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Penn State Sex Abuse Scandal Unfolds

Aired November 8, 2011 - 19:00   ET



JANE VELEZ-MITCHELL, HOST (voice-over): Tonight, a football coach accused of raping boys as young as 10 years old on campus. What did legendary head coach Joe Paterno know about the alleged assaults? Did the university cover it up? And are there other young victims?

And connecting the dots in the Baby Lisa investigation. Cops insist they`re still looking for the infant, but mystery swirls around a phone call made from a phone belonging to the baby`s mom. Tonight, I`ll talk to the woman who received the call in an exclusive interview. Who was on the other line?

Plus, we`ll have the latest on Conrad Murray`s first days behind bars. Is he on suicide watch? And what about the documentary he`s been working on? We`re taking your calls.

ISSUES starts now.



UNIDENTIFIED MALE: Breaking news today. "The Patriot-News" reporting a potential ninth victim coming forward.

UNIDENTIFIED FEMALE: Former defensive coordinator Jerry Sandusky was indicted on some 40 counts of sexually abusing young boys, charges that span more than 15 years.

UNIDENTIFIED MALE: This is not a case about football. It`s not a case about universities. It`s a case about children who had their innocence stolen from them. And a culture that did nothing to stop it or prevent it from happening to others.

UNIDENTIFIED MALE: Grand jury report that alleges Sandusky used his position as a former coach and founder of an organization to help troubled youths to befriend young boys so he could sexually assault them.

UNIDENTIFIED MALE: He would then, allegedly, sexually assault them in various places, whether it be in the locker room at the football stadium, at his home in the basement, or at a school. It was very graphic and very disturbing to read this 23-page report.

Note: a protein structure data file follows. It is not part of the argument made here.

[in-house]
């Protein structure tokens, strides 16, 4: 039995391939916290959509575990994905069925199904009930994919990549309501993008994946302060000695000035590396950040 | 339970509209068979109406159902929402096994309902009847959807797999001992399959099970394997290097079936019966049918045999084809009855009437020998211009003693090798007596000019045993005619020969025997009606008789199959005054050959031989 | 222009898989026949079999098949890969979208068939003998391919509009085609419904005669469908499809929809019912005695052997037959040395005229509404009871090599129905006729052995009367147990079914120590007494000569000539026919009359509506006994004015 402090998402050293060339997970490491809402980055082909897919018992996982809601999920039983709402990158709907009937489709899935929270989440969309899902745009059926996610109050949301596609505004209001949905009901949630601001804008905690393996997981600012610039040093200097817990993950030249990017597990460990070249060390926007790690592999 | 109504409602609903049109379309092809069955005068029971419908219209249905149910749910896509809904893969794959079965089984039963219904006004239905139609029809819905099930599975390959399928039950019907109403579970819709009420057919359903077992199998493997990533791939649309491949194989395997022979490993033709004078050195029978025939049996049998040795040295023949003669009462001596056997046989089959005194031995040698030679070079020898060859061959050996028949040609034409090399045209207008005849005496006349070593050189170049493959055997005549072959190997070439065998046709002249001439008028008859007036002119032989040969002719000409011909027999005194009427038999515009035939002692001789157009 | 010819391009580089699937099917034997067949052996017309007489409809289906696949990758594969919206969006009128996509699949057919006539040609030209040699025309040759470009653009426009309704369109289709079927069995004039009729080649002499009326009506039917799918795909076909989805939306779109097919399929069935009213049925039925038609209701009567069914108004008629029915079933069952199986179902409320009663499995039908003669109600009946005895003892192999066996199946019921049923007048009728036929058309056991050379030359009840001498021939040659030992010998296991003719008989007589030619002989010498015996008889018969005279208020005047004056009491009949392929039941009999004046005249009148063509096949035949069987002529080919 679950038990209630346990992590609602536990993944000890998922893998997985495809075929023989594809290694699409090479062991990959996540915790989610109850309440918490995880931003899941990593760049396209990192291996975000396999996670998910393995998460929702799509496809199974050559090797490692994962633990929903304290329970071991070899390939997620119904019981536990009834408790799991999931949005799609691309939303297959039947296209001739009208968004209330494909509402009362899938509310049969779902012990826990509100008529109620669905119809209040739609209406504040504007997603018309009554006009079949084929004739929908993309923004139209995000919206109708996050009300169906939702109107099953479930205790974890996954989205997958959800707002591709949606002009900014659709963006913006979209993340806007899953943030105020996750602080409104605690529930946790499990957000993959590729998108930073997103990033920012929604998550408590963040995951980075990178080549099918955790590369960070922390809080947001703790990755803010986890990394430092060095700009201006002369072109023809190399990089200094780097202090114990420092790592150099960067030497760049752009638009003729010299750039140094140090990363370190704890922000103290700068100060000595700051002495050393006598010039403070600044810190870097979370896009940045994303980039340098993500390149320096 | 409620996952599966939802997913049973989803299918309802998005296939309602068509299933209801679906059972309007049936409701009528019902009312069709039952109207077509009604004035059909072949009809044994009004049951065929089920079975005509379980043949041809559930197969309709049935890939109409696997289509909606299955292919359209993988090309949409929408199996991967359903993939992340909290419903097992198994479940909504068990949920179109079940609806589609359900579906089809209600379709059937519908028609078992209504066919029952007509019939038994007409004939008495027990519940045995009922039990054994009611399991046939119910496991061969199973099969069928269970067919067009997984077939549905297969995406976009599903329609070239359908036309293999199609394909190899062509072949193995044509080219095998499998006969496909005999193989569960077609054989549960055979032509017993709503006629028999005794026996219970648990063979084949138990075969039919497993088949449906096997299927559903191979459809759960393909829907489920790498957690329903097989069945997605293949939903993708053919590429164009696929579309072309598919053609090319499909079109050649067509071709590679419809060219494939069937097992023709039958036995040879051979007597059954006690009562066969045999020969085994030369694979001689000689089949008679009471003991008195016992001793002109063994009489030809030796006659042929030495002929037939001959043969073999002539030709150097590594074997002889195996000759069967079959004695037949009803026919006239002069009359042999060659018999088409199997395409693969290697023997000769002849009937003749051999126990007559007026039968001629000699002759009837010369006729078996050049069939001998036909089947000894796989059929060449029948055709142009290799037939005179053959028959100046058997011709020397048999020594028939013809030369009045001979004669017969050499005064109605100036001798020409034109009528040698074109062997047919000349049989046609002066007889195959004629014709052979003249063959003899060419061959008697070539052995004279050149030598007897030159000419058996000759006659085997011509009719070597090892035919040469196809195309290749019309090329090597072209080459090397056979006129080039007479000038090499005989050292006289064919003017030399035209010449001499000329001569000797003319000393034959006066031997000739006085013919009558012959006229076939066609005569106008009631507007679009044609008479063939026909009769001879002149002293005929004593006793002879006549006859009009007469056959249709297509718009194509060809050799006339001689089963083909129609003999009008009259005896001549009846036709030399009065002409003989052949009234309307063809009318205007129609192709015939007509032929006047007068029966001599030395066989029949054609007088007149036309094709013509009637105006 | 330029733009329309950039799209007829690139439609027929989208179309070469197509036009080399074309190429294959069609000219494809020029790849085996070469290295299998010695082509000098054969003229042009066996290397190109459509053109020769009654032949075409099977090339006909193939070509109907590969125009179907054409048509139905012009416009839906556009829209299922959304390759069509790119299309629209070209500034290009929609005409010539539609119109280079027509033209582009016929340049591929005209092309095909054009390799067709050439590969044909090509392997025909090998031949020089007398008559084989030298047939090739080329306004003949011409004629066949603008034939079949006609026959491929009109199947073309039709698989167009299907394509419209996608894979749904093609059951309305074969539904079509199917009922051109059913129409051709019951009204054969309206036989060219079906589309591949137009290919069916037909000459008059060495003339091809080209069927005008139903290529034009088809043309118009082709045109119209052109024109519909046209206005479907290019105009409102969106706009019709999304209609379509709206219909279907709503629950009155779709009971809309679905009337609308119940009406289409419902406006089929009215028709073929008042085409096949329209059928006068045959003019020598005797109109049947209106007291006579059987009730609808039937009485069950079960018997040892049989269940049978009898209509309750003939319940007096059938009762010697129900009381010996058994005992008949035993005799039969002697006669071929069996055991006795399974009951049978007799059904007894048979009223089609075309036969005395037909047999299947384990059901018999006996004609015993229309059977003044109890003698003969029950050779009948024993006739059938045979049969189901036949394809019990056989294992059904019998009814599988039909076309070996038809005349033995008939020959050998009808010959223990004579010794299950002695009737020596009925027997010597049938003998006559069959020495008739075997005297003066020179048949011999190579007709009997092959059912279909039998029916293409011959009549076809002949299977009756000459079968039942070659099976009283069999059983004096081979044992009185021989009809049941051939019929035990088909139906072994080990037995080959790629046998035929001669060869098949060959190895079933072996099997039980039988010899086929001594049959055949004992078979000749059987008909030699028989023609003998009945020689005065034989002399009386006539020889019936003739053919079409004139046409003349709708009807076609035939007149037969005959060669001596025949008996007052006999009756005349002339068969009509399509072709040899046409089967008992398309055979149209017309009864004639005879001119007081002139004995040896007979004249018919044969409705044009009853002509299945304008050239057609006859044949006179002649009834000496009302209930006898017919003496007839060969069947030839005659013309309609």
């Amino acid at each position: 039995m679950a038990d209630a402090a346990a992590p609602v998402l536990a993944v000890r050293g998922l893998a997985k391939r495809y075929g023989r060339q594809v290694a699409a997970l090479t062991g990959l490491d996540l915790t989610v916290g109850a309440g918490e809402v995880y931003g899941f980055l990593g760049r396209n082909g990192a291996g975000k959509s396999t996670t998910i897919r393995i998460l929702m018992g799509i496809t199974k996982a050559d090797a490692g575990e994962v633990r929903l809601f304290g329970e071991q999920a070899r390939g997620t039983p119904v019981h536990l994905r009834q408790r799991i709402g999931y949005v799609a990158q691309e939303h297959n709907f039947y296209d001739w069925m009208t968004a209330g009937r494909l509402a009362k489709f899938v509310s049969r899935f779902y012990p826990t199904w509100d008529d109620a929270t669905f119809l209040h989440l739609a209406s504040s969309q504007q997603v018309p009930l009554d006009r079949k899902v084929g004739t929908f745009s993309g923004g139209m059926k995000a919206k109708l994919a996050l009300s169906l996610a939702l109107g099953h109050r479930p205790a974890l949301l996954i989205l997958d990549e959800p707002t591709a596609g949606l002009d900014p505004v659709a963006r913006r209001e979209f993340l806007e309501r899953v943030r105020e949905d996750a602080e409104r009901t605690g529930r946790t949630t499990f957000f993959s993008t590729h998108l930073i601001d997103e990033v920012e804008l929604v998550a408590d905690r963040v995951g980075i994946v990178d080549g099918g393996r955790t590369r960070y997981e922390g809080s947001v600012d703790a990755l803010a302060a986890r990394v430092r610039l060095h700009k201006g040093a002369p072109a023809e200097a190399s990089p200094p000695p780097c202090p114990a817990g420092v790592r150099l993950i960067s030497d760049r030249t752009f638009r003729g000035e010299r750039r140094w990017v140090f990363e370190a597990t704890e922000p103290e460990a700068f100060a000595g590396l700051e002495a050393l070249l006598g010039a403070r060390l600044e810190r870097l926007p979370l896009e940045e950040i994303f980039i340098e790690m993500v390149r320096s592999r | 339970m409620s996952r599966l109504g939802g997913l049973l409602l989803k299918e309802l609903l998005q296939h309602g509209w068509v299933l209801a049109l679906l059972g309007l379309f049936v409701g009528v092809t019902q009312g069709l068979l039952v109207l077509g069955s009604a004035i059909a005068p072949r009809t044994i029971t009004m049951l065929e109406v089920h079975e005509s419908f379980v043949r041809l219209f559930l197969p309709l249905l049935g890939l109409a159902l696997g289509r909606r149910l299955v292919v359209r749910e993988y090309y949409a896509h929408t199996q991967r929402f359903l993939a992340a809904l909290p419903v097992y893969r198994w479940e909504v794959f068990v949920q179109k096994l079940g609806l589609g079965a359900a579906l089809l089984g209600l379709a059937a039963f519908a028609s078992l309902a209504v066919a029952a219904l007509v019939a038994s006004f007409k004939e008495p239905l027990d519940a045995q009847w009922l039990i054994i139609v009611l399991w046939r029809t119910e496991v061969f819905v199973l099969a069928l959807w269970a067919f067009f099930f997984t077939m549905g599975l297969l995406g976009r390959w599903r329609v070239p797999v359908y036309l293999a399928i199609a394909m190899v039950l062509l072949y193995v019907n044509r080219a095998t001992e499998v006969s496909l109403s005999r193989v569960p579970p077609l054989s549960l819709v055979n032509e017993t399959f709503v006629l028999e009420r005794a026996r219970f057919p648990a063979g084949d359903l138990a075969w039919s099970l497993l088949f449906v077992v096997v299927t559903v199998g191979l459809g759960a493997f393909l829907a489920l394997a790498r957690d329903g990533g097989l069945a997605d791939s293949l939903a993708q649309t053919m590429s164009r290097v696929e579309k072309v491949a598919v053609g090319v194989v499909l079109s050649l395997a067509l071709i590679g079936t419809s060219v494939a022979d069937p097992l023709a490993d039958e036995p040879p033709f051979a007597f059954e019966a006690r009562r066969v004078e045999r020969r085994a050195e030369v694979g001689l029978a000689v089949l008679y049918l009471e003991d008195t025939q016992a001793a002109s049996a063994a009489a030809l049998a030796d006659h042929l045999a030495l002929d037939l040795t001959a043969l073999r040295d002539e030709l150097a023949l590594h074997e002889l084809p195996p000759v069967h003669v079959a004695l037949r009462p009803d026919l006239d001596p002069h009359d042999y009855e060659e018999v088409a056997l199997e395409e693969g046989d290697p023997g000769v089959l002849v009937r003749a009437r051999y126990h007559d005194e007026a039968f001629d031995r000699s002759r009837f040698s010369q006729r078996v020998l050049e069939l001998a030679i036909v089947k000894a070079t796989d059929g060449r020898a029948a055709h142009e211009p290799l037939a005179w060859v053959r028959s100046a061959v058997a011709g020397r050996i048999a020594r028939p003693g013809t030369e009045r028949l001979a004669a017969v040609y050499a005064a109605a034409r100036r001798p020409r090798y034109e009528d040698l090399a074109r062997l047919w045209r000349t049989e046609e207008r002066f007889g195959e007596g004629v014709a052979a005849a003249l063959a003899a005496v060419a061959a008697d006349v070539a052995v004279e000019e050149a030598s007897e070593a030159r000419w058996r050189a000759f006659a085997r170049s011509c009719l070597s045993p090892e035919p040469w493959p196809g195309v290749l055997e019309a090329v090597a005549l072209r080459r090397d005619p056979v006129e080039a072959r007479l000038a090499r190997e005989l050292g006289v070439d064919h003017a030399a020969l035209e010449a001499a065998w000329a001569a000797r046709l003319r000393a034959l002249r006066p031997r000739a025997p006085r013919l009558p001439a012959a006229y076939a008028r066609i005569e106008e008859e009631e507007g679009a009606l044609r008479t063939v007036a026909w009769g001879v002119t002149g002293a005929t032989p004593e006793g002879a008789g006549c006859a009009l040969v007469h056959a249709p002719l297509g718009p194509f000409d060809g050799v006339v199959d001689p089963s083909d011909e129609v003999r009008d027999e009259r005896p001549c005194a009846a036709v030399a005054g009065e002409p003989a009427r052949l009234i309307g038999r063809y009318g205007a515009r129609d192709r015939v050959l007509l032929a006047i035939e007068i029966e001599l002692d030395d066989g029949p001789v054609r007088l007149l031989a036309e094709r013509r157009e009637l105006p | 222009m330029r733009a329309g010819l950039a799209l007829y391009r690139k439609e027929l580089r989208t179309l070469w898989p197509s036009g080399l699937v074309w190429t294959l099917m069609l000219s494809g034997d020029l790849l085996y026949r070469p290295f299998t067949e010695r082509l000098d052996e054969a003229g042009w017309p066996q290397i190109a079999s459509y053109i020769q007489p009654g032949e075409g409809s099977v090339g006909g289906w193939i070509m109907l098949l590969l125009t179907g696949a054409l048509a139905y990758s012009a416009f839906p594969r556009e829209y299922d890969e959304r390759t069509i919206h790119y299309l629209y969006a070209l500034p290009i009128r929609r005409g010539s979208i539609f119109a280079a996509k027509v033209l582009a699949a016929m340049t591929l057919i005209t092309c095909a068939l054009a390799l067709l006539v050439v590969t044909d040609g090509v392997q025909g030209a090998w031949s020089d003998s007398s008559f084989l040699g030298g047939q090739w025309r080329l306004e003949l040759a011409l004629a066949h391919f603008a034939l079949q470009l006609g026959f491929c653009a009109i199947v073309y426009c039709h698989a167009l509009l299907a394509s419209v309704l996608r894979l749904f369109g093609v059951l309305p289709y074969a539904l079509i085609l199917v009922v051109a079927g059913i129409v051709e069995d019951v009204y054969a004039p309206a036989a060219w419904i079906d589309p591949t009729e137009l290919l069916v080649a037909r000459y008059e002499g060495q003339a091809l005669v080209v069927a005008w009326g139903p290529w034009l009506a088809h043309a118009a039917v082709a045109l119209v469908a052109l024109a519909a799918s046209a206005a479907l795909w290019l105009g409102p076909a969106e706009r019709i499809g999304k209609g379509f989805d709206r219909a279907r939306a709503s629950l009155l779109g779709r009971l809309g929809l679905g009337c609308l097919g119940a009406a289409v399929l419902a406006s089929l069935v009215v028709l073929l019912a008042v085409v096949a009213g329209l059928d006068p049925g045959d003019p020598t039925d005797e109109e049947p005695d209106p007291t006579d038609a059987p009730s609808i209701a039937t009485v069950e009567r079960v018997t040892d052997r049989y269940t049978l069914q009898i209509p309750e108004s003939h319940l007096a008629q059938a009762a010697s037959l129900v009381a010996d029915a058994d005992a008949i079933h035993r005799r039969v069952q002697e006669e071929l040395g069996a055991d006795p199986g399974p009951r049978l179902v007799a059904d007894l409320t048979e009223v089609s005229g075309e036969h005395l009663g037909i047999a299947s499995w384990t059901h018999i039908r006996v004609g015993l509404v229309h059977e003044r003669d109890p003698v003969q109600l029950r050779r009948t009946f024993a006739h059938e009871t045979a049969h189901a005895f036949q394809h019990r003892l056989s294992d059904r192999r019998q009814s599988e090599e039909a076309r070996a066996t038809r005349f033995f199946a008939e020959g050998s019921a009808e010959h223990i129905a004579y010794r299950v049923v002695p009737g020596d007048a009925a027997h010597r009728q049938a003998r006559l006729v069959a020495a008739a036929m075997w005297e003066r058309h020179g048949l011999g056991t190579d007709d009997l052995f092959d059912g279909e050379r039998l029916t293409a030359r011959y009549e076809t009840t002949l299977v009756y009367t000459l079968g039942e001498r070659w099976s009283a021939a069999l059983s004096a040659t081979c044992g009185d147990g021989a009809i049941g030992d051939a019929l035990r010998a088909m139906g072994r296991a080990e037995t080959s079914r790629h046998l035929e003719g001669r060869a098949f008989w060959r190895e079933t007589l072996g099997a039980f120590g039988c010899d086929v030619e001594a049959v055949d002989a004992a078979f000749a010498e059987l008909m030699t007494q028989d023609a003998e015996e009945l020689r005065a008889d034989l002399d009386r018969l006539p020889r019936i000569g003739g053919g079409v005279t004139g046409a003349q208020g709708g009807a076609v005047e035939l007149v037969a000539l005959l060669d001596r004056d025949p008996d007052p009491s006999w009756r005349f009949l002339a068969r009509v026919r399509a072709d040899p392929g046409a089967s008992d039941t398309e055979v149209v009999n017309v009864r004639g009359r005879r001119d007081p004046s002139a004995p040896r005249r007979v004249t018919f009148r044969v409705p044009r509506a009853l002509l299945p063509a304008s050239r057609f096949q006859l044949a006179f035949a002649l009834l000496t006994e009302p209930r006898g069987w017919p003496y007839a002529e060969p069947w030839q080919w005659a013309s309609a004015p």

UNIDENTIFIED MALE: The simple fact is that the average pedophile is a guy that works with kids.

LINDA KELLY, PENNSYLVANIA ATTORNEY GENERAL: I don`t think that it would beyond -- be beyond the realm of possibility that there are other victims that exist here.

JEFFREY TOOBIN, CNN LEGAL ANALYST: Where were the police? Where were the authorities? Why was no one calling them when all of these things were coming out, year after year?

UNIDENTIFIED MALE: The media and the fans and frankly a lot of Penn State alumni are not going to calm down about this in any way until they get resignations or firings. And that`s going to have to include Joe Paterno.


VELEZ-MITCHELL: Tonight, a shocking child sex abuse scandal ripping apart Penn State University and the entire sports world.

Breaking news tonight. Good evening. Jane Velez-Mitchell coming to you live in Los Angeles.

I`ve got to warn you, the details of this case are so disturbing, the allegations so graphic, but we`ve got to tell you what`s going on. As many as nine young victims, OK? They claim former Penn State football coach Jerry Sandusky sexually assaulted them on and off Penn State campuses. The victims, young boys, ages 8 to 14. Jerry Sandusky now facing 40 charges, including rape and assault.